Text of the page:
Miles Dietz | 2012.09.14 | 10:59 AM
Two mammoths discovered at a southern Iowa dig site belong to different species, one of which is the well-known woolly mammoth, a University of Iowa-led research team announced on Friday.
The identification of a woolly mammoth at the site near Oskaloosa is unusual in Iowa and the Midwest, according to paleontologists. Combined with the confirmation that a femur previously uncovered at the site belongs to a Columbian mammoth, finding two species of mammoth in one spot “is a first for our state,” says Sarah Horgen, education coordinator at the UI Museum of Natural History and leader of the excavation.
The identification of a woolly mammoth comes from the team’s latest find, made last month, of skull fragments and two teeth. Woolly mammoths usually prefer colder climes and wide expanses but there were exceptions, as it appears in this case, says Chris Widga of the Illinois State Museum, who is examining the distribution of mammoths across the Midwest and is consulting on the Iowa dig.
“In recent years, we've come to the realization that woolly mammoths were not necessarily the open-land, tundra dwellers we always thought they were,” Widga says. “Rather than following tundra habitat to the north as the glaciers receded, many mammoths stayed put in the Midwest, eventually going extinct as local populations.”
Woolly mammoths are popularly known thanks to the “Ice Age” movie series, their long tusks, and their iconic linkage to the last glacial period in North America and Eurasia, when these huge beasts roamed the frozen plains. Their Columbian brethren are less well-known even though these animals were larger (measuring 14 feet at the shoulder compared to 11 feet for woolly mammoths) and had long, spiralled tusks. Both species largely died out when the Ice Age ended roughly 11,000 years ago, due primarily to a rapidly changed climate and hunting by humans.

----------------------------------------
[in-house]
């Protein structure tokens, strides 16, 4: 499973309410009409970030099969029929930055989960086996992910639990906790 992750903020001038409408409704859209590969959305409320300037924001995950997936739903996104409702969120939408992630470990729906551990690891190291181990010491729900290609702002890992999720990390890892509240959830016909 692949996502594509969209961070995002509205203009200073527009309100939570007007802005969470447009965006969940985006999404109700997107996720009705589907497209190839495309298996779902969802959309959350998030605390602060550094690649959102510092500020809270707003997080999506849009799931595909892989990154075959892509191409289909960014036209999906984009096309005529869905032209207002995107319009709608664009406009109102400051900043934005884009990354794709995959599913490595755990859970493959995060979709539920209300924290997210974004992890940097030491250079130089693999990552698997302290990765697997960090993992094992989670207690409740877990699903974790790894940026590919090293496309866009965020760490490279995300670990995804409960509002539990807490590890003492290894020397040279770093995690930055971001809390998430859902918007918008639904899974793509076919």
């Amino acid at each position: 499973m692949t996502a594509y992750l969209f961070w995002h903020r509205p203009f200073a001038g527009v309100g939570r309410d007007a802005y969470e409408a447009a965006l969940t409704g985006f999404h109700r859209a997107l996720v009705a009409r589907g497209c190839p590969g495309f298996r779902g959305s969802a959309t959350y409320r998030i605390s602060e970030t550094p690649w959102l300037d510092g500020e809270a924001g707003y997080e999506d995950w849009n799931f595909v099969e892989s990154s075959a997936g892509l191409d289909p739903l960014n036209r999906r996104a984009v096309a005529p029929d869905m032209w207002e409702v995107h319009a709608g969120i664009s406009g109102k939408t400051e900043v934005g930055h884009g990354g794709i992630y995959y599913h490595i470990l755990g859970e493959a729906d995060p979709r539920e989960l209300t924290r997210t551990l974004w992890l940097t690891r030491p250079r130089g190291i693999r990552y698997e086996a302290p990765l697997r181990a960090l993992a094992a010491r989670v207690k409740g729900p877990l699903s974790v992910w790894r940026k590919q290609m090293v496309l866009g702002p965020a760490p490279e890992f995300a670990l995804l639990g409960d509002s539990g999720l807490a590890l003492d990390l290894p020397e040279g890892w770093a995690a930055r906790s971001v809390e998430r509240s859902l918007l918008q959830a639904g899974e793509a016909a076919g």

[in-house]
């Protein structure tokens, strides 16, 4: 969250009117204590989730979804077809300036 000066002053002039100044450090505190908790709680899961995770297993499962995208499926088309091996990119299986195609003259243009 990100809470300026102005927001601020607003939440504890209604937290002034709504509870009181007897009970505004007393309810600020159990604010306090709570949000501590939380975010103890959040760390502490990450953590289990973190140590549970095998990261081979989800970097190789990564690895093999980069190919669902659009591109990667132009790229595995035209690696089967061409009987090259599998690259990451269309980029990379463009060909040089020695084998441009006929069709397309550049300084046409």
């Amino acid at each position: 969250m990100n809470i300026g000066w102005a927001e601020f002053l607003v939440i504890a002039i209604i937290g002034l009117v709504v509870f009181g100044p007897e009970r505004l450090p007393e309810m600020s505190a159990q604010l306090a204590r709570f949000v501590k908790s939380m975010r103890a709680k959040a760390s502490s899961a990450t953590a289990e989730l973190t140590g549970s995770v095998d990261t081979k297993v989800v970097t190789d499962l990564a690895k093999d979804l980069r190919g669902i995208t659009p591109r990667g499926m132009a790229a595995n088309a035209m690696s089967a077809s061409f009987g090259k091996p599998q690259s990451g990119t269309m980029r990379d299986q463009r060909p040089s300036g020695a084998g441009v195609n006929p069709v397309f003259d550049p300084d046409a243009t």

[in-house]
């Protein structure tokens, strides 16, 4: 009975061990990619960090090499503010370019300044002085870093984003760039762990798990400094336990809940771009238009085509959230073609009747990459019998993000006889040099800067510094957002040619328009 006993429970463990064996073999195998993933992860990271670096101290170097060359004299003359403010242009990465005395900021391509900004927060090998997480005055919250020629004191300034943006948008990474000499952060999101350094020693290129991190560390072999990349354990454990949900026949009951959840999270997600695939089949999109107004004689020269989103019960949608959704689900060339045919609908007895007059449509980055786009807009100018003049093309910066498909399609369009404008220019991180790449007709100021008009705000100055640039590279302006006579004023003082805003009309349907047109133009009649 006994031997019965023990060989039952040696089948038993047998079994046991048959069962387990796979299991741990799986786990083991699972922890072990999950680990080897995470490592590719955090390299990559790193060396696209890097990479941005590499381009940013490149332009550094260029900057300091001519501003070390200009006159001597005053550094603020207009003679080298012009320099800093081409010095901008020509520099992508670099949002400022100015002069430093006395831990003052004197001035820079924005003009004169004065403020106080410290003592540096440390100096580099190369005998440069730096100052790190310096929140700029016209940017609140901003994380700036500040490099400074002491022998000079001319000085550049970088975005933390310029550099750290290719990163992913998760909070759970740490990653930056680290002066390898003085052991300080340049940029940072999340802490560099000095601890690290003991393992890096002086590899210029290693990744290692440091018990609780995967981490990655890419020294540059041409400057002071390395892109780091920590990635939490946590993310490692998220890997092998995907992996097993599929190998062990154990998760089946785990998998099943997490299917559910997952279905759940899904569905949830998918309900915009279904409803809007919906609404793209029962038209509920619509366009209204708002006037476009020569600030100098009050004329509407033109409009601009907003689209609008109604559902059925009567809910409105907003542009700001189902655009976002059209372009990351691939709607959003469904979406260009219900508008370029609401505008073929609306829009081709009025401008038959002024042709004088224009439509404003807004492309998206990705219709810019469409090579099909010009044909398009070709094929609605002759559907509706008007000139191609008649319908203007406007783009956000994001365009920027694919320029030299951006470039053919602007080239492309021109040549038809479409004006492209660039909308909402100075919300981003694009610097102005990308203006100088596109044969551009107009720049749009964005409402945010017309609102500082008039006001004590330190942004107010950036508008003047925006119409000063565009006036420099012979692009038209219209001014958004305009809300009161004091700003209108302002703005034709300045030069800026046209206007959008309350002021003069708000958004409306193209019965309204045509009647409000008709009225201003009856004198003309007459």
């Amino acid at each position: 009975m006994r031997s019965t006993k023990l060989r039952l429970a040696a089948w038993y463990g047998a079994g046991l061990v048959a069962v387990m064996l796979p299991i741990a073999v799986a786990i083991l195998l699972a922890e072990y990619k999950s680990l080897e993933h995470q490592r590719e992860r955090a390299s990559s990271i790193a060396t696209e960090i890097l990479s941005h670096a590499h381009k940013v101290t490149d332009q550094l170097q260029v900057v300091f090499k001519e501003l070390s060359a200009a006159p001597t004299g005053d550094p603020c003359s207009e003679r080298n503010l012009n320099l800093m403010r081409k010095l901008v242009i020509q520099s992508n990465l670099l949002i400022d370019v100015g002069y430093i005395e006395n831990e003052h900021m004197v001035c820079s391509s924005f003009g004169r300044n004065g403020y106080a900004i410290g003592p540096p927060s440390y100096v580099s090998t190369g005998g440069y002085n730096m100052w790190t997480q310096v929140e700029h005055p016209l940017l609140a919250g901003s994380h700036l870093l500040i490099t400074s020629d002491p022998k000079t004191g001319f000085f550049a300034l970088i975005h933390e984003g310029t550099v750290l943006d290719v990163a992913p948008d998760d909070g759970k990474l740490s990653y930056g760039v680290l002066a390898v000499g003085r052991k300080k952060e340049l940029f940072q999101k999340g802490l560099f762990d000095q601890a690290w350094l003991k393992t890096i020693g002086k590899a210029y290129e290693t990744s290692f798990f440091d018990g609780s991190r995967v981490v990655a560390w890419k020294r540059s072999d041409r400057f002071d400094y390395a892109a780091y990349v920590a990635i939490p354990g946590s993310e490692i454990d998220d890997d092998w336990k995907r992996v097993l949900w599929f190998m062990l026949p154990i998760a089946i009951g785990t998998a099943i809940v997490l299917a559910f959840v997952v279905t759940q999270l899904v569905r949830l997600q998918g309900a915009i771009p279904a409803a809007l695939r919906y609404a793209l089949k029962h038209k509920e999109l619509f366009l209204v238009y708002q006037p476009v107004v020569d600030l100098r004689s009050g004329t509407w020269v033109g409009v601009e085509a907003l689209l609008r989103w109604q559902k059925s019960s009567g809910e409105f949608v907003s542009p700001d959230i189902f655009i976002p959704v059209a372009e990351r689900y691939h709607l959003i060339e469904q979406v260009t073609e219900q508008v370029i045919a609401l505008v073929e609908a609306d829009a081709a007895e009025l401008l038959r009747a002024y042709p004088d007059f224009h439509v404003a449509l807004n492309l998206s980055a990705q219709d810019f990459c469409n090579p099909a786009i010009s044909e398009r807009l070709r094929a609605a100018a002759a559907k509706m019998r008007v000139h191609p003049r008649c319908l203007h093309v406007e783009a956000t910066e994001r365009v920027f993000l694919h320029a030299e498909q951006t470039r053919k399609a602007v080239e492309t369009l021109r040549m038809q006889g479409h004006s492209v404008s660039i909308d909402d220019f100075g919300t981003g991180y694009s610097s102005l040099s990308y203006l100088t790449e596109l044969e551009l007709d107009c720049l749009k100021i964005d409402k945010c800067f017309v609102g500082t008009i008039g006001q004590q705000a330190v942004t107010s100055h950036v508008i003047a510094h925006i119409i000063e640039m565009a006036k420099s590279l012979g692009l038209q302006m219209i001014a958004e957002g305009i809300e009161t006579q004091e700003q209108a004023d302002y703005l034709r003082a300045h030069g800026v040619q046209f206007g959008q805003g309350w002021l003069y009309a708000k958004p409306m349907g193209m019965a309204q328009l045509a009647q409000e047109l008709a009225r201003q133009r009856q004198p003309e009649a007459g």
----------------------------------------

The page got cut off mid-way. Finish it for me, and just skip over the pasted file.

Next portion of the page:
To the untrained eye, woolly and Columbian mammoth teeth look indistinguishable. But to an expert, the species can easily be separated by tooth characteristics such as plate count and density as well as tooth size.
The discovery of separate species at the same site has raised a host of questions, including whether the species lived together, at the same time, or years apart. Horgen and her team hope that further analysis of the teeth samples and bones will shed more light on the creatures and their circumstances. “The wonderful preservation of bones and other biological remains at the site such as plants and invertebrates could offer a detailed snapshot of the landscape this mammoth lived in before it died—and may even offer clues to how and why they went extinct,” Horgen says.
The dig began in April, about three years after a local farmer stumbled upon what looked to be a massive bone sticking out of an eroded riverbank. What he discovered was an approximately 4-foot-long femur that belonged to a mammoth that called Iowa home at least 10,000 years ago. The farmer, who does not want his name publicized nor the location of the dig to be identified, approached the UI Museum of Natural History to help excavate the area and was pleased to gain the expertise of UI scientists in exchange for the chance to do research on the specimen and analysis of the environment in which the animal lived.
The team will return to the site on Saturday to expand the excavation and recover more bones found earlier in the week. To date, at least 70 bones have been found.
The UI-led excavation has involved partnerships with various institutions and local organizations, including William Penn University in Oskaloosa, Iowa State University, the Office of the State Archaeologist, and the Cedar Valley Rock and Mineral Society. High school teachers, students, and residents also have participated in the dig.